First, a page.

YOUNGSTOWN — One million people who ride buses each day in Los Angeles County have a small Youngstown company to thank for the programming they watch.
And they do.
Craig Zamary, president of Green Energy TV, said he’s been taking plenty of calls and e-mails from Los Angeles-area residents since his company started providing videos for the buses last month. Most of the people want to learn more about the company or just pass along their appreciation.
“It’s free marketing, and it’s expanding our audience,” Zamary said.
Green Energy TV operates a Web site that allows people to post videos on environmental issues so they can be seen by people worldwide. It has nearly 1,000 videos, which is double what it had a year ago.
The most-watched videos on the site are of an Australian inventor’s inexpensive wind turbine for rooftops, a California company’s efforts to create biodiesel fuel from algae and a French company’s attempt to power cars on compressed air.
Transit TV, a California company, is selecting videos to be part of a one-hour loop that runs constantly on about 80 percent of the 2,100 buses operated by the Los Angeles County Transit Authority. Also included on the loop are trivia about famous people and presidents, a word puzzle and NASA news.
“Green Energy TV falls right in with the kind of content,” said Maurice Venegas, chief executive of Transit TV. “We’ve been called PBS on wheels.”
Zamary said he’s not getting paid to provide videos for the buses, but he thinks it will draw more people to his company’s Web site. Posting and watching videos are free, but Green Energy TV draws revenue from advertising and partnerships.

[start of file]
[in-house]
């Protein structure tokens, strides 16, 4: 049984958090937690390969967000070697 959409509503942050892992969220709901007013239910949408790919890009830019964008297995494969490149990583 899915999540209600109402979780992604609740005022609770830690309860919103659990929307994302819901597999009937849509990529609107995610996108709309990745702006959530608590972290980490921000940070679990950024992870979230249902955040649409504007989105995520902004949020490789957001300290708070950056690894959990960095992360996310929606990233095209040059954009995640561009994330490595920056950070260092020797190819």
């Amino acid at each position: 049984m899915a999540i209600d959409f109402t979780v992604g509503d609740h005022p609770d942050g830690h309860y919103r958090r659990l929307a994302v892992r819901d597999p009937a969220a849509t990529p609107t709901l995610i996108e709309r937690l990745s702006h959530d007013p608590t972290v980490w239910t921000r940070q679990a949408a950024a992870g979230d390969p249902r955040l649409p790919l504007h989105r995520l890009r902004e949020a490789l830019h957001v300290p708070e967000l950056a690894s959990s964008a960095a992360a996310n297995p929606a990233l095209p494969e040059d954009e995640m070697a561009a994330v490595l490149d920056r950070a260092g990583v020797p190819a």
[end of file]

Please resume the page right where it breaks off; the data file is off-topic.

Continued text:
The fact that people in environmentally conscious Southern California are turning to Green Energy TV for the latest information about green industries shows the two-year-old company has a bright future, said Jim Cossler, director of the Youngstown Business Incubator, where Zamary’s office is located.
“A company from Youngstown, Ohio, showing people in Los Angeles how to be green — that’s not supposed to happen,” he said.
Zamary is expecting more surprises from his company.
He said he has signed a deal that will place Green Energy TV videos on a new channel that will be launched on DirecTV, a satellite-television provider, in the next month.
He said a Florida company that is providing content for the environmental channel is compensating Green Energy TV for the videos, but he did not want to disclose how much.
He said he expects more content deals that will provide his company with revenue.
Drawing people to the Web site will remain a critical part of the company’s efforts, however.
He said his goal always has been to provide an online site that could compete with television channels, even ones such as Discovery Channel’s Planet Green, a 24-hour environmental channel launched last year.
“It’s like David and Goliath, but the advantage of a small business is being able to make quick decisions,” he said.
Right now, Zamary operates the business as its only full-time employee, although he recently brought on a New York executive to oversee advertising and sponsorships. Zamary also is assisted by his wife, Lucy, three partners who have stakes in the company, and interns at times.
Zamary, who lives in North Lima, started the company after selling Xzamcorp, a Boardman quality-assurance business, in 2006. That company makes phone calls to hotels and other businesses and then records how customer friendly the experience was.
Zamary created Green Energy TV after seeing a need for a site that aggregates “green” videos. He said he knew he was onto something when General Electric uploaded five videos to the site in the first two weeks.
He said he has heard some stories of how the videos are helping people and the environment. One inventor told Zamary he received $1 million in funding after he posted a video of his idea to use water from a bathroom sink to flush a toilet.
A blogger on the Green Energy TV site said he was inspired by a video on how to power a television by pedaling a stationary bicycle. He wrote that he built his own system and has lost 80 pounds watching television.